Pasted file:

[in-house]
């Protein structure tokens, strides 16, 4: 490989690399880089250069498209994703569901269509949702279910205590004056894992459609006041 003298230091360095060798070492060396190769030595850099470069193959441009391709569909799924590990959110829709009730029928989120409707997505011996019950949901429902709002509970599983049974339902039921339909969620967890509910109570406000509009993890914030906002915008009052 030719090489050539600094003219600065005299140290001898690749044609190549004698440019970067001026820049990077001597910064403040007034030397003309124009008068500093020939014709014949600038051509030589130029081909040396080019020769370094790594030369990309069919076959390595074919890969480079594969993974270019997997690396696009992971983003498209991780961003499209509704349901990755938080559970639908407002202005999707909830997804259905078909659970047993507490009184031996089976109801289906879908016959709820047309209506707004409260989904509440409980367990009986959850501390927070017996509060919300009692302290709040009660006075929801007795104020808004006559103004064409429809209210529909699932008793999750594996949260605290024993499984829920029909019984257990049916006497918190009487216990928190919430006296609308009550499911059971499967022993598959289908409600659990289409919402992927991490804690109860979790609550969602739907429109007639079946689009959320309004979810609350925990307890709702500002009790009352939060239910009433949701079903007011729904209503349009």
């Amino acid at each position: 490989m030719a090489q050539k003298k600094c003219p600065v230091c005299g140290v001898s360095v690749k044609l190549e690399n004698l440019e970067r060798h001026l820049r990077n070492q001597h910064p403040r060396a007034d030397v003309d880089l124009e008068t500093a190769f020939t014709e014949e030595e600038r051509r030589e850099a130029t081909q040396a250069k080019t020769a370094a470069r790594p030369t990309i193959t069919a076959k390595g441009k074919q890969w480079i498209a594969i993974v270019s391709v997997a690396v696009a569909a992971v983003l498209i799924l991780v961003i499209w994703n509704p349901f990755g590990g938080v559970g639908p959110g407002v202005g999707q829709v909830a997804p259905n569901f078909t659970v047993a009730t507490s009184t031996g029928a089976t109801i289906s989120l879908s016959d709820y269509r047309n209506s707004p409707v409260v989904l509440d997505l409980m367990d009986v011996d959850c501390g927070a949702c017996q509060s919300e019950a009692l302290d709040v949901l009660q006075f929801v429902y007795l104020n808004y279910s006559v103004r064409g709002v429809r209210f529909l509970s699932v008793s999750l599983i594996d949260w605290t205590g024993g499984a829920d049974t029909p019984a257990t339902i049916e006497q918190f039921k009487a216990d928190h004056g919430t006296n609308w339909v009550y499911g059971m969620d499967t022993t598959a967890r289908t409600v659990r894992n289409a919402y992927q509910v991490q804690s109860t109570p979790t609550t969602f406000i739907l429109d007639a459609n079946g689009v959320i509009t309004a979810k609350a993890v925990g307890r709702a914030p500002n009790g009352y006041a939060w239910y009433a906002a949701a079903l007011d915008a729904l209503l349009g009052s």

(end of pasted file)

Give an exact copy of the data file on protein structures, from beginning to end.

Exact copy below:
[in-house]
């Protein structure tokens, strides 16, 4: 490989690399880089250069498209994703569901269509949702279910205590004056894992459609006041 003298230091360095060798070492060396190769030595850099470069193959441009391709569909799924590990959110829709009730029928989120409707997505011996019950949901429902709002509970599983049974339902039921339909969620967890509910109570406000509009993890914030906002915008009052 030719090489050539600094003219600065005299140290001898690749044609190549004698440019970067001026820049990077001597910064403040007034030397003309124009008068500093020939014709014949600038051509030589130029081909040396080019020769370094790594030369990309069919076959390595074919890969480079594969993974270019997997690396696009992971983003498209991780961003499209509704349901990755938080559970639908407002202005999707909830997804259905078909659970047993507490009184031996089976109801289906879908016959709820047309209506707004409260989904509440409980367990009986959850501390927070017996509060919300009692302290709040009660006075929801007795104020808004006559103004064409429809209210529909699932008793999750594996949260605290024993499984829920029909019984257990049916006497918190009487216990928190919430006296609308009550499911059971499967022993598959289908409600659990289409919402992927991490804690109860979790609550969602739907429109007639079946689009959320309004979810609350925990307890709702500002009790009352939060239910009433949701079903007011729904209503349009």
């Amino acid at each position: 490989m030719a090489q050539k003298k600094c003219p600065v230091c005299g140290v001898s360095v690749k044609l190549e690399n004698l440019e970067r060798h001026l820049r990077n070492q001597h910064p403040r060396a007034d030397v003309d880089l124009e008068t500093a190769f020939t014709e014949e030595e600038r051509r030589e850099a130029t081909q040396a250069k080019t020769a370094a470069r790594p030369t990309i193959t069919a076959k390595g441009k074919q890969w480079i498209a594969i993974v270019s391709v997997a690396v696009a569909a992971v983003l498209i799924l991780v961003i499209w994703n509704p349901f990755g590990g938080v559970g639908p959110g407002v202005g999707q829709v909830a997804p259905n569901f078909t659970v047993a009730t507490s009184t031996g029928a089976t109801i289906s989120l879908s016959d709820y269509r047309n209506s707004p409707v409260v989904l509440d997505l409980m367990d009986v011996d959850c501390g927070a949702c017996q509060s919300e019950a009692l302290d709040v949901l009660q006075f929801v429902y007795l104020n808004y279910s006559v103004r064409g709002v429809r209210f529909l509970s699932v008793s999750l599983i594996d949260w605290t205590g024993g499984a829920d049974t029909p019984a257990t339902i049916e006497q918190f039921k009487a216990d928190h004056g919430t006296n609308w339909v009550y499911g059971m969620d499967t022993t598959a967890r289908t409600v659990r894992n289409a919402y992927q509910v991490q804690s109860t109570p979790t609550t969602f406000i739907l429109d007639a459609n079946g689009v959320i509009t309004a979810k609350a993890v925990g307890r709702a914030p500002n009790g009352y006041a939060w239910y009433a906002a949701a079903l007011d915008a729904l209503l349009g009052s």